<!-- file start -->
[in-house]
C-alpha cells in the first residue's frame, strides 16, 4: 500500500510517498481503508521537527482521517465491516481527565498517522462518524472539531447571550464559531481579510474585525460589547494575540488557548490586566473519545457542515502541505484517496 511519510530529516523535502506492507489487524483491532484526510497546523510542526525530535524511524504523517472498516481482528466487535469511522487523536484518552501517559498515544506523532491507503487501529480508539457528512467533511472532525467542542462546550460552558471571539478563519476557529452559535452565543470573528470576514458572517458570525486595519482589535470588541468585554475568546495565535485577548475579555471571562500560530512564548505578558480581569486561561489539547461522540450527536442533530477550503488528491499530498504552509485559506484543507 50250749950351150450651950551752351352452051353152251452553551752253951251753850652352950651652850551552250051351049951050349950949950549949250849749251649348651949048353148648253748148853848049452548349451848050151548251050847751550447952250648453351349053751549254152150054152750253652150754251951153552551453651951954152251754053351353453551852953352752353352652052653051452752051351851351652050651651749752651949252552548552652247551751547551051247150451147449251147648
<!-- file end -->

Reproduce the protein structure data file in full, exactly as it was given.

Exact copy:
[in-house]
C-alpha cells in the first residue's frame, strides 16, 4: 500500500510517498481503508521537527482521517465491516481527565498517522462518524472539531447571550464559531481579510474585525460589547494575540488557548490586566473519545457542515502541505484517496 511519510530529516523535502506492507489487524483491532484526510497546523510542526525530535524511524504523517472498516481482528466487535469511522487523536484518552501517559498515544506523532491507503487501529480508539457528512467533511472532525467542542462546550460552558471571539478563519476557529452559535452565543470573528470576514458572517458570525486595519482589535470588541468585554475568546495565535485577548475579555471571562500560530512564548505578558480581569486561561489539547461522540450527536442533530477550503488528491499530498504552509485559506484543507 50250749950351150450651950551752351352452051353152251452553551752253951251753850652352950651652850551552250051351049951050349950949950549949250849749251649348651949048353148648253748148853848049452548349451848050151548251050847751550447952250648453351349053751549254152150054152750253652150754251951153552551453651951954152251754053351353453551852953352752353352652052653051452752051351851351652050651651749752651949252552548552652247551751547551051247150451147449251147648